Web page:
Ace school

with brainly

  • Get help from millions of students
  • Learn from experts with step-by-step explanations
  • Level-up by helping others

A community for students.

Prove: a^b*a^c=a^(b+c) for real a, b, c.

Mathematics
I got my questions answered at brainly.com in under 10 minutes. Go to brainly.com now for free help!
At vero eos et accusamus et iusto odio dignissimos ducimus qui blanditiis praesentium voluptatum deleniti atque corrupti quos dolores et quas molestias excepturi sint occaecati cupiditate non provident, similique sunt in culpa qui officia deserunt mollitia animi, id est laborum et dolorum fuga. Et harum quidem rerum facilis est et expedita distinctio. Nam libero tempore, cum soluta nobis est eligendi optio cumque nihil impedit quo minus id quod maxime placeat facere possimus, omnis voluptas assumenda est, omnis dolor repellendus. Itaque earum rerum hic tenetur a sapiente delectus, ut aut reiciendis voluptatibus maiores alias consequatur aut perferendis doloribus asperiores repellat.

Join Brainly to access

this expert answer

SIGN UP FOR FREE
\[a,b,c \in \mathbb{R}\]\[Prove: a^{b}a^{c}=a^{b+c}\]
Wait ! a should be a positive real !
a>1 I forgot to say that. Facepalm.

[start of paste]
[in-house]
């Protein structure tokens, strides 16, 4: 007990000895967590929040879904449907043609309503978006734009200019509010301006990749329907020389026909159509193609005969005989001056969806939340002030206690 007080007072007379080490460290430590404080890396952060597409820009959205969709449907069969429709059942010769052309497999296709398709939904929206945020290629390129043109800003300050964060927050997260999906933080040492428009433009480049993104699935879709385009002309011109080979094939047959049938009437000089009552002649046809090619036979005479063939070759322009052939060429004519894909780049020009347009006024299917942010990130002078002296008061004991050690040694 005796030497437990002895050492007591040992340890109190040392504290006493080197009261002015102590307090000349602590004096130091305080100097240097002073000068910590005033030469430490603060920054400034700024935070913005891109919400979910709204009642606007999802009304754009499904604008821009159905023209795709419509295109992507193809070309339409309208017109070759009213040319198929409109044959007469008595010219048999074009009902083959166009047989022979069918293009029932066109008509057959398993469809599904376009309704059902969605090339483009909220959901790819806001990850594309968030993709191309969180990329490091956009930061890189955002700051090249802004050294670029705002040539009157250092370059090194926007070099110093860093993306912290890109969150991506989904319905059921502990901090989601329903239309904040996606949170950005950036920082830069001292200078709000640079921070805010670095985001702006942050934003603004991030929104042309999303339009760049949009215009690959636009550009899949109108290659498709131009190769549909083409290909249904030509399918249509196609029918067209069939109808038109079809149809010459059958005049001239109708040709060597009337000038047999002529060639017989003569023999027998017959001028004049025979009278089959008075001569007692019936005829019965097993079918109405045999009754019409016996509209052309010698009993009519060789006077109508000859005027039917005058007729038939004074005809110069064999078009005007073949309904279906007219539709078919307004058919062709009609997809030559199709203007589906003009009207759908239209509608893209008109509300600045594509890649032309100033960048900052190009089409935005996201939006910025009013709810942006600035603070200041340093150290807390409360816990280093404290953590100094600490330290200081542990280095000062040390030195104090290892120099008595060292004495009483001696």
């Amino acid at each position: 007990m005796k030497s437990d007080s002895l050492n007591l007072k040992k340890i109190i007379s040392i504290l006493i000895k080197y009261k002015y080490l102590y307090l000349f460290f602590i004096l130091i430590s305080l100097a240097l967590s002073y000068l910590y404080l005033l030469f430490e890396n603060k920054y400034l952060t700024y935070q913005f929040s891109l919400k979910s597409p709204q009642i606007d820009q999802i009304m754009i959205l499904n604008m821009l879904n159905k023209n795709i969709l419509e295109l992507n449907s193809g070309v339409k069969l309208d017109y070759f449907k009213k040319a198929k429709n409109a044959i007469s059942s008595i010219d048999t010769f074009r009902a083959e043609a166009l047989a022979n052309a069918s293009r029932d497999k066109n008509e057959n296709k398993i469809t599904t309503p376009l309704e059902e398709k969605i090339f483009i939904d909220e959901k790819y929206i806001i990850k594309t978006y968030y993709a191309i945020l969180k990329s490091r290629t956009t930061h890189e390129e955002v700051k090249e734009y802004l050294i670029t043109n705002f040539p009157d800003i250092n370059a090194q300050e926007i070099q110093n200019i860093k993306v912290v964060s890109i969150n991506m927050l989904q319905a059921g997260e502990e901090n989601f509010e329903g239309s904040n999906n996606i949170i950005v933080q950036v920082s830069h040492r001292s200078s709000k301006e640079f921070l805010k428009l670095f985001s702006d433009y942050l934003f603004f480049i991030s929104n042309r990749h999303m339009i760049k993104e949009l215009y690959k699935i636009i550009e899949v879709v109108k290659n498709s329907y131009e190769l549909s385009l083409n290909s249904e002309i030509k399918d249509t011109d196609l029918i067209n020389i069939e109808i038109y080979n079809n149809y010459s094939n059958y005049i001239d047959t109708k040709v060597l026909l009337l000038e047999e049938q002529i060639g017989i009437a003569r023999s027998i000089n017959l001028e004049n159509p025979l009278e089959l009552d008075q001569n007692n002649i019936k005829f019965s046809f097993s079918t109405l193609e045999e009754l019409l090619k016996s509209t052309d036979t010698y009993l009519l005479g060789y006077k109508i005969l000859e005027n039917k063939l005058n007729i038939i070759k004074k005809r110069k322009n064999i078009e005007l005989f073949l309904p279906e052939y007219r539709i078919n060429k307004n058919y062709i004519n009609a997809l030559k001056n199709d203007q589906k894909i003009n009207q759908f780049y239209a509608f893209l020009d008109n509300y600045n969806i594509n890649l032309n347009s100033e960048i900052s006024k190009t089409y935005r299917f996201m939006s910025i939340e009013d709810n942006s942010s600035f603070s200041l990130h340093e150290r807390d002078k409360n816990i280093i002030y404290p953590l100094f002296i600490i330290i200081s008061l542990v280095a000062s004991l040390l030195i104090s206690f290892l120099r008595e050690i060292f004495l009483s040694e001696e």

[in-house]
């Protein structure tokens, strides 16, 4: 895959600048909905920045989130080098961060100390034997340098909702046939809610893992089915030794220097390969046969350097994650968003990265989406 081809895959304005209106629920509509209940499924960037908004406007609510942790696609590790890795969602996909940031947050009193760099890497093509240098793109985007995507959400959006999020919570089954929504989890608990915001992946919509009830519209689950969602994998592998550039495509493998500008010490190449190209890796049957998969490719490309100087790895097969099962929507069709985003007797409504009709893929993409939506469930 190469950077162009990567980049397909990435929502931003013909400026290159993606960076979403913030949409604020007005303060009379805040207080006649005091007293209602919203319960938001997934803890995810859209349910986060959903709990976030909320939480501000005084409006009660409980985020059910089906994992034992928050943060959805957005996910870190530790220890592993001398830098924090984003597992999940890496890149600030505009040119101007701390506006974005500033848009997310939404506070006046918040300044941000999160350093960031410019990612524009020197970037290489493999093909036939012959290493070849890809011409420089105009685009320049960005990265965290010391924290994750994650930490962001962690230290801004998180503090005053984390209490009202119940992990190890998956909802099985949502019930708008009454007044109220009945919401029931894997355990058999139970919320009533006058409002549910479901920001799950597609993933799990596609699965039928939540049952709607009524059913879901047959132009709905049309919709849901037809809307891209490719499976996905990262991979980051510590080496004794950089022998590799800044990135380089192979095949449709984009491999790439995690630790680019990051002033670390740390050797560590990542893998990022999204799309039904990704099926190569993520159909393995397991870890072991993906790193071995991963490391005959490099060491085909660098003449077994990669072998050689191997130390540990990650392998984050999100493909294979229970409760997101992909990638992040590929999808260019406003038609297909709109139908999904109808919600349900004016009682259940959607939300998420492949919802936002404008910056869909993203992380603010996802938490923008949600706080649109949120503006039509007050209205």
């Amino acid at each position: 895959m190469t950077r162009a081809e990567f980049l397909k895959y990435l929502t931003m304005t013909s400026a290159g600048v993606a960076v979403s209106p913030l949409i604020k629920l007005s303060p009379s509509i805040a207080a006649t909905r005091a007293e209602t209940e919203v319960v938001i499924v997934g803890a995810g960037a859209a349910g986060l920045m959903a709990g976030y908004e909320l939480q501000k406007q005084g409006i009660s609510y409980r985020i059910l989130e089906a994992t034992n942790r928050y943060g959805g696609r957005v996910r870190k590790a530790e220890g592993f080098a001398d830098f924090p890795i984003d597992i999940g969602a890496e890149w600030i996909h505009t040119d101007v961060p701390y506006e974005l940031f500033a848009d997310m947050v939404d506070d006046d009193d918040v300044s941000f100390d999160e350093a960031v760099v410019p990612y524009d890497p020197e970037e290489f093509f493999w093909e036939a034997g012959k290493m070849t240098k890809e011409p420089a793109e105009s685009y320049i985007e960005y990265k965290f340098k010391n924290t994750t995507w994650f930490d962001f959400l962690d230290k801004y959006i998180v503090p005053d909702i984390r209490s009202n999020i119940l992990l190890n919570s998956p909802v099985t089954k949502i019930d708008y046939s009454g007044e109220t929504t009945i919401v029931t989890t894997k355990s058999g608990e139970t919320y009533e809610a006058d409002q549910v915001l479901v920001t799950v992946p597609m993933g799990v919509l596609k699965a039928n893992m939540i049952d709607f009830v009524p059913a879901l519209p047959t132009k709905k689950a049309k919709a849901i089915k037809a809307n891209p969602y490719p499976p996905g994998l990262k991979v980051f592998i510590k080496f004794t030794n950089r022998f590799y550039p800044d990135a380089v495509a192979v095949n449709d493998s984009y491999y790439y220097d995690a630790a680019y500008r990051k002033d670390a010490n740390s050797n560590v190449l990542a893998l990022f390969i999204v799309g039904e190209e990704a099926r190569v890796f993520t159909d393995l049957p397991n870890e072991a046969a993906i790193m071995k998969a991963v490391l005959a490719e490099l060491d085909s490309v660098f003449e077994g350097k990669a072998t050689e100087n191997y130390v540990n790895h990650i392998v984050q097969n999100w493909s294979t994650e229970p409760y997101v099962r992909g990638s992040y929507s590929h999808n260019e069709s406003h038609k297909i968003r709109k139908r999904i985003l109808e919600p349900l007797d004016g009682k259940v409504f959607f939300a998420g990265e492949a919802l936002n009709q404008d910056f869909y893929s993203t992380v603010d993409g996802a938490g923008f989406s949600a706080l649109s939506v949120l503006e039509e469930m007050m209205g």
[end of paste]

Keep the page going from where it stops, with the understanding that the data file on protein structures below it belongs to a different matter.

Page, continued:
Not the answer you are looking for?

Search for more explanations.

Ask your own question

Other answers:

It is true for all a>0. We can say : \[\Large a^ba^c=e^{\ln a^b}e^{\ln a^c}\\ ~~~~~~~~~\Large =e^{b\ln a}e^{c\ln a}\\ ~~~~~~~~~\Large=e^{b\ln a+c\ln a}\\ ~~~~~~~~~~\Large=e^{(b+c)\ln a}\\ ~~~~~~~~~~\Large=e^{\ln a^{b+c}} \\ ~~~~~~~~~~\Large=a^{b+c}\]
I can't use logs. I'm doing analysis and I'm still proving the fundamentals of real powers from the field axioms.
OK ! If b and c are natural integers you can prove it using induction !
b, c are just real.
@mitodoteira My last reply is the 1st step of the proof !
How?
I dont think we can use induction here... three variables
Isnt it the property??? I am not sure if it can be proven. example : we know a*b=b*a because its a property what how to Prove it.
No, it isn't a property.
hmmmmm how do you define the exponential function?
http://math.stackexchange.com/questions/435751/proving-the-product-rule-for-exponents-with-the-same-base Here is the link to this particular question I asked on MSE. Take a look at both proofs. The proof using Least Upper Bound is more analytical and a touch harder to follow but I think that is the proof you are looking for.

Not the answer you are looking for?

Search for more explanations.

Ask your own question